2. Married couples who file separately are now allowed to make Roth IRA conversions.
Under the prior rules, married couples who filed separately were not allowed to convert to Roth IRAs (unless they have lived apart for more than one year). The rule changes in 2010 allow married couples who filed separately to convert to a Roth IRA.
3. You can make a partial Roth IRA conversion.
Making a Roth IRA conversion does not have to be an all or nothing decision. Although the rules surrounding partial conversions can be complex, a competent financial professional can help you understand the tax impacts and rules that govern converting some, all or none of your existing IRA to a Roth IRA. Like any other decision, all of the variables of your particular situation should be considered so you can make an informed decision. You should consider running the numbers for your situation to best determine the impact of making a full or partial conversion to a Roth IRA.
4. What is your age and time horizon?
Should you elect to convert to a Roth IRA, there is a 10% federal penalty on any withdrawal made within the first five years from that Roth IRA. Also, like with other retirement accounts there is a 10% federal tax penalty on any withdrawal made prior to the age 59 ½ (unless an exception applies). This needs to be factored in when making your decision as to whether or not you should convert all or some of your IRA funds to a Roth IRA.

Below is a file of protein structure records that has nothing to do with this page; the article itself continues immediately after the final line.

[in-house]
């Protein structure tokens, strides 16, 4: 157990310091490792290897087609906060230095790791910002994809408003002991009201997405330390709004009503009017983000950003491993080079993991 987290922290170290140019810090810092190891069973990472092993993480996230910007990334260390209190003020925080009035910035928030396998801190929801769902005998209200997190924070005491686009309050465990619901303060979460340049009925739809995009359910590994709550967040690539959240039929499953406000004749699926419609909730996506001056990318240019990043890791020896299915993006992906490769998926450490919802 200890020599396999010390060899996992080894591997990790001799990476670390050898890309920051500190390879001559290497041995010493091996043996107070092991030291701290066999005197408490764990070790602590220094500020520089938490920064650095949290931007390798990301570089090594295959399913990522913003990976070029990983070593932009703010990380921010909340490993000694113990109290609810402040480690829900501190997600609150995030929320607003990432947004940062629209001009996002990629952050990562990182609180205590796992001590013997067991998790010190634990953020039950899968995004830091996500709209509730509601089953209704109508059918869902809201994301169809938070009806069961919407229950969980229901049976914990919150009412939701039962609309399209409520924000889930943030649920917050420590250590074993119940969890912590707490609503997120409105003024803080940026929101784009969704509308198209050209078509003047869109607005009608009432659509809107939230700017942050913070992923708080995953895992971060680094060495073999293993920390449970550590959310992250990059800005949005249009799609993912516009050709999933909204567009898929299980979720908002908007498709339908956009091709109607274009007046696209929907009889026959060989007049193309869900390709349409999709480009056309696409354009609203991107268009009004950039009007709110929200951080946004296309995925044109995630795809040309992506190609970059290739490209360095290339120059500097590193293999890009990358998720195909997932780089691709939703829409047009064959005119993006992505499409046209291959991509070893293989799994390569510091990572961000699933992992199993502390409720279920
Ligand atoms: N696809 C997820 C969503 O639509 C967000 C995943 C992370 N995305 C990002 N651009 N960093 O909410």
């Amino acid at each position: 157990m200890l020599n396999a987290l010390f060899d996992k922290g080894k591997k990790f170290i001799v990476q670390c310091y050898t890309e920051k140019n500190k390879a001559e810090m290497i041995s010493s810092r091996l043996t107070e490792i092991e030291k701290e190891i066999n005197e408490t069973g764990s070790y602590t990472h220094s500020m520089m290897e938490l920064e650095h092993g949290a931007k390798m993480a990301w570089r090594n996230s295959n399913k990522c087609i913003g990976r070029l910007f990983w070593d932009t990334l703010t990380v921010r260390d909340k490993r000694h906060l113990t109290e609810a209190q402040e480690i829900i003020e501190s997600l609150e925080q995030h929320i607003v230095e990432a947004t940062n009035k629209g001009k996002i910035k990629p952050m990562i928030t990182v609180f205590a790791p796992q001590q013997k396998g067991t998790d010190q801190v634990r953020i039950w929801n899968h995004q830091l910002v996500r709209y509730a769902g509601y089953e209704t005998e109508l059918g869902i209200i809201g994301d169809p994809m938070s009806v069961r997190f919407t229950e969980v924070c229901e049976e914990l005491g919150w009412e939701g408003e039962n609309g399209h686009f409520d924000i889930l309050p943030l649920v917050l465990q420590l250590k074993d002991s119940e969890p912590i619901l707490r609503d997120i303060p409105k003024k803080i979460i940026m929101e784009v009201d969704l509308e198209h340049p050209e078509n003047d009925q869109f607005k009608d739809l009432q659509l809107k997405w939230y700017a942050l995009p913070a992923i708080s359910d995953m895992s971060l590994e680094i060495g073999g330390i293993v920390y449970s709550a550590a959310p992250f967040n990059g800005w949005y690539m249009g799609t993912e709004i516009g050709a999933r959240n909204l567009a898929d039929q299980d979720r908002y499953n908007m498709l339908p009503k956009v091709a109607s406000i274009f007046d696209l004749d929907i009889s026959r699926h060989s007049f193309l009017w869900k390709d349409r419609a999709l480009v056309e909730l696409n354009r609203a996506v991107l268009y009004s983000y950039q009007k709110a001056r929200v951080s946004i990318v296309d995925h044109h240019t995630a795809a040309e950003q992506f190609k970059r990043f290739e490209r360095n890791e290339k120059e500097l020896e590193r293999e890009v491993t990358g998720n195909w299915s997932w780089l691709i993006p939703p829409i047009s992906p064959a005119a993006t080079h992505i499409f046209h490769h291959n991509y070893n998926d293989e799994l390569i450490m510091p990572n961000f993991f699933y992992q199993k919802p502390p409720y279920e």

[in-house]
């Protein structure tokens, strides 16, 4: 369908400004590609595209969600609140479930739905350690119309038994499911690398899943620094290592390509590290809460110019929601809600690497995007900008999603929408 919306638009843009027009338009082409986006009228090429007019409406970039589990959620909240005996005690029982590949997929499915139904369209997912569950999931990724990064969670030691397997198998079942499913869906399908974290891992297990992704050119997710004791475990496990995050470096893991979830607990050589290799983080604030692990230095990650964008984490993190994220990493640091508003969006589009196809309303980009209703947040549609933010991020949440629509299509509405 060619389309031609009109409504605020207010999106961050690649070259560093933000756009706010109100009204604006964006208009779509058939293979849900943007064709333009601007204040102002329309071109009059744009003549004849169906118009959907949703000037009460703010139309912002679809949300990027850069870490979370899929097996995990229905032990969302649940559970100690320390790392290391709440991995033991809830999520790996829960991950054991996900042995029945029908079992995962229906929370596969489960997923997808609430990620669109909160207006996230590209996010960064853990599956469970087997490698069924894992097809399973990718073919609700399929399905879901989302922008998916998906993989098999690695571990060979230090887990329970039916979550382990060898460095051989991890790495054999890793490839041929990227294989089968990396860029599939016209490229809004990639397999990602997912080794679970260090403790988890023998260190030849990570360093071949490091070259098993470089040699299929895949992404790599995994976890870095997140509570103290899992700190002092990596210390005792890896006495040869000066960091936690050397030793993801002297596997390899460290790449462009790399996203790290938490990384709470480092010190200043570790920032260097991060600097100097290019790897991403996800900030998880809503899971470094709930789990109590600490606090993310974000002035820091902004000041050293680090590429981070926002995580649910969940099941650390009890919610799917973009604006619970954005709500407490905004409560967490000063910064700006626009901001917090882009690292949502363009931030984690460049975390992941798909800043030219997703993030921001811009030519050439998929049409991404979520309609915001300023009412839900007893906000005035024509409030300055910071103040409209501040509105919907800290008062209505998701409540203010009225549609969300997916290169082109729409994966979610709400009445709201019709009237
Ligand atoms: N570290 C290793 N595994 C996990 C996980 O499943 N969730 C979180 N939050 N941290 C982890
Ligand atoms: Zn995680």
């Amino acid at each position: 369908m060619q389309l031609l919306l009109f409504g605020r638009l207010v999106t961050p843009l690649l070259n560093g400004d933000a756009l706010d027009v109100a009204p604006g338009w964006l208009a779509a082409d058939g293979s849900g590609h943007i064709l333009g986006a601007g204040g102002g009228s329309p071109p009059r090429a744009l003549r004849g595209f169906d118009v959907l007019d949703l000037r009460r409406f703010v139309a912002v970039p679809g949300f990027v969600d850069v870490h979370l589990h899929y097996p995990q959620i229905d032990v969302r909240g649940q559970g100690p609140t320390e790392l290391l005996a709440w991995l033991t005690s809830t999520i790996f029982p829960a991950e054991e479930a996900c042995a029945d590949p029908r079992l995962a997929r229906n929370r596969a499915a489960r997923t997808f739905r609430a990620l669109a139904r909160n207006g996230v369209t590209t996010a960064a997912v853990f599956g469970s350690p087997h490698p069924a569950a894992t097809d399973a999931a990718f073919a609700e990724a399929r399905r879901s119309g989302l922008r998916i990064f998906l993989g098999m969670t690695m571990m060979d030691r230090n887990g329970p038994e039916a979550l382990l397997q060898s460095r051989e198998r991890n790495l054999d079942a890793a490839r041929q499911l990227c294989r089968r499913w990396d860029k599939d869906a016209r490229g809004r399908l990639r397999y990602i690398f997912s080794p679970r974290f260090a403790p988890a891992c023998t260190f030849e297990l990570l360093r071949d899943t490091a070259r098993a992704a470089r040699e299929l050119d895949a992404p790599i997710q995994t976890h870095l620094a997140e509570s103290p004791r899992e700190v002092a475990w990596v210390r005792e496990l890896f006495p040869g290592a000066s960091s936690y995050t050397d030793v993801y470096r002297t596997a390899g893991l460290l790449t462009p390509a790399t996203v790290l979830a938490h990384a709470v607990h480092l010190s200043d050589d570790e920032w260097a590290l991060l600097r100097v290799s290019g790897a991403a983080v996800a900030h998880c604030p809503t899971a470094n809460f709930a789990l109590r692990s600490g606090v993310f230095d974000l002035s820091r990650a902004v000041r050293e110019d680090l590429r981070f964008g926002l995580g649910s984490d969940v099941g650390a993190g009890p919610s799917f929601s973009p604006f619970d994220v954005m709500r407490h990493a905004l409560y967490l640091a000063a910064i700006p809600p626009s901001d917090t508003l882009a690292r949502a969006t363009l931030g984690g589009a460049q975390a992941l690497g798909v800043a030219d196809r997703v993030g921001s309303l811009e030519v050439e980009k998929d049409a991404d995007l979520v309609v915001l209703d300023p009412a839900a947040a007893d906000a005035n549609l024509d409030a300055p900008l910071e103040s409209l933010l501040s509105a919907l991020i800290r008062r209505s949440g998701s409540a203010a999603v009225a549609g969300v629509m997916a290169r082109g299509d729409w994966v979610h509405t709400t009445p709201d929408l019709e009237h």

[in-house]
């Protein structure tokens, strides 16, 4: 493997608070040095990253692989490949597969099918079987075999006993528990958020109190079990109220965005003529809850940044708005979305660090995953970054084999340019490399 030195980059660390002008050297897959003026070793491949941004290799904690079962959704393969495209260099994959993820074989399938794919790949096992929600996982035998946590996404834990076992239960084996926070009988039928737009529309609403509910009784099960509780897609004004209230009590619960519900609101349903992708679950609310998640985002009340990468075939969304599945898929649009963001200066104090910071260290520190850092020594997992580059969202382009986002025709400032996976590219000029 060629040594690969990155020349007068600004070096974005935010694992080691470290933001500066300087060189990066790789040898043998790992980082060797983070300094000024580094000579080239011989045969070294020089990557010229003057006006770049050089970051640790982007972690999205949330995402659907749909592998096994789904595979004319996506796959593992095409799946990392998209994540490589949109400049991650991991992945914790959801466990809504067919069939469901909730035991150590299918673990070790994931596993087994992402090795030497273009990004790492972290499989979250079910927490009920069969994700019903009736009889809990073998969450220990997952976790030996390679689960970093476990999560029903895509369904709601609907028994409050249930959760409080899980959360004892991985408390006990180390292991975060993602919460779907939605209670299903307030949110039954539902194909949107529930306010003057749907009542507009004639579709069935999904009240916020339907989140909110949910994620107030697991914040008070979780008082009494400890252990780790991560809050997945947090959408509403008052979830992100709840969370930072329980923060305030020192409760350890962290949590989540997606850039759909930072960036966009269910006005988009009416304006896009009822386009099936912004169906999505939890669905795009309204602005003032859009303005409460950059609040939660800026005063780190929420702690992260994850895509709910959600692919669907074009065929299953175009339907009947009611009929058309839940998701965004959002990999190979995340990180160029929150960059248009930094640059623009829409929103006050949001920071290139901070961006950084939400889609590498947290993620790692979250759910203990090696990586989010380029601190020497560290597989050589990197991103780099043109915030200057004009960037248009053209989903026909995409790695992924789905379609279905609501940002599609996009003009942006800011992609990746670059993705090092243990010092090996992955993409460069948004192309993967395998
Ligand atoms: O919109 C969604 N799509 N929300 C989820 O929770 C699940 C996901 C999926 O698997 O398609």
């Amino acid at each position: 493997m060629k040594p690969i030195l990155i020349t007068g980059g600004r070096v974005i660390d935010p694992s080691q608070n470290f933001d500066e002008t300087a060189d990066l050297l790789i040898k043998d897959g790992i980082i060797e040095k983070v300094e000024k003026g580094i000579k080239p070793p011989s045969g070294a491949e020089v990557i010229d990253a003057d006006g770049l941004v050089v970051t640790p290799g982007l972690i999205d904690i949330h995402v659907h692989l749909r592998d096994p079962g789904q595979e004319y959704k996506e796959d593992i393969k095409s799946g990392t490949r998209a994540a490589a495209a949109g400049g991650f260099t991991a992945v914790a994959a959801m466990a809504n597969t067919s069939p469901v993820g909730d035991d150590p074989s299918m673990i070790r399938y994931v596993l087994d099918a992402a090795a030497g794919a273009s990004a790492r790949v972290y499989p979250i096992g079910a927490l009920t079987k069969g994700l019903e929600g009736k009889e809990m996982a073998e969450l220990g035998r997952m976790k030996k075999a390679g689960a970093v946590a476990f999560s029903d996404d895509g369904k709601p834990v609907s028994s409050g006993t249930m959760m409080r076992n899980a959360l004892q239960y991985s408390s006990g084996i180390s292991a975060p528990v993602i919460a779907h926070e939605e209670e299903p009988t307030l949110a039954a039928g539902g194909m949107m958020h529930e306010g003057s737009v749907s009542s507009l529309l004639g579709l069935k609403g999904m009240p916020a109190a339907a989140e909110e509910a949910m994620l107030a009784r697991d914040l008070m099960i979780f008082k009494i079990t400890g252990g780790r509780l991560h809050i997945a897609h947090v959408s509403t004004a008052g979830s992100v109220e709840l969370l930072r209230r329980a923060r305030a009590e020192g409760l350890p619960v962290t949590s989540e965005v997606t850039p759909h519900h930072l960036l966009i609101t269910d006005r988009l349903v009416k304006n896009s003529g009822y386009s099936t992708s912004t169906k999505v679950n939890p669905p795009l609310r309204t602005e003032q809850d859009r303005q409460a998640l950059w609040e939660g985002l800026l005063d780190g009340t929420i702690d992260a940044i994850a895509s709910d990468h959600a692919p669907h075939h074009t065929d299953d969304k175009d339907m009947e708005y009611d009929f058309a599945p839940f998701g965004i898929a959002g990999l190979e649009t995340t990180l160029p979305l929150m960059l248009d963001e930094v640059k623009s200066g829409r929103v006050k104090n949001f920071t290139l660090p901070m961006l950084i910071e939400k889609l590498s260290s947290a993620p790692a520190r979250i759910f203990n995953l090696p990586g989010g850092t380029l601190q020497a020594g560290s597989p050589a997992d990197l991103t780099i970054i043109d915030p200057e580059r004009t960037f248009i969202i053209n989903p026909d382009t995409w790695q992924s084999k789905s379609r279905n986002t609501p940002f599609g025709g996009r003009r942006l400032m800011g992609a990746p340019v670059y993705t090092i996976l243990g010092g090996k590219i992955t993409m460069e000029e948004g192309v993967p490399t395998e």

An advantage of the Roth IRA is that investors over the age of 70 ½ are not subject to Required Minimum Distributions (RMDs) and therefore those investors who do not need to use the money to live off can continue to grow these funds tax-exempt. A qualified financial professional can help you map out, based on your age and time horizon, a strategy that is most likely to avoid or minimize the impact of penalties involved with Roth IRA conversions.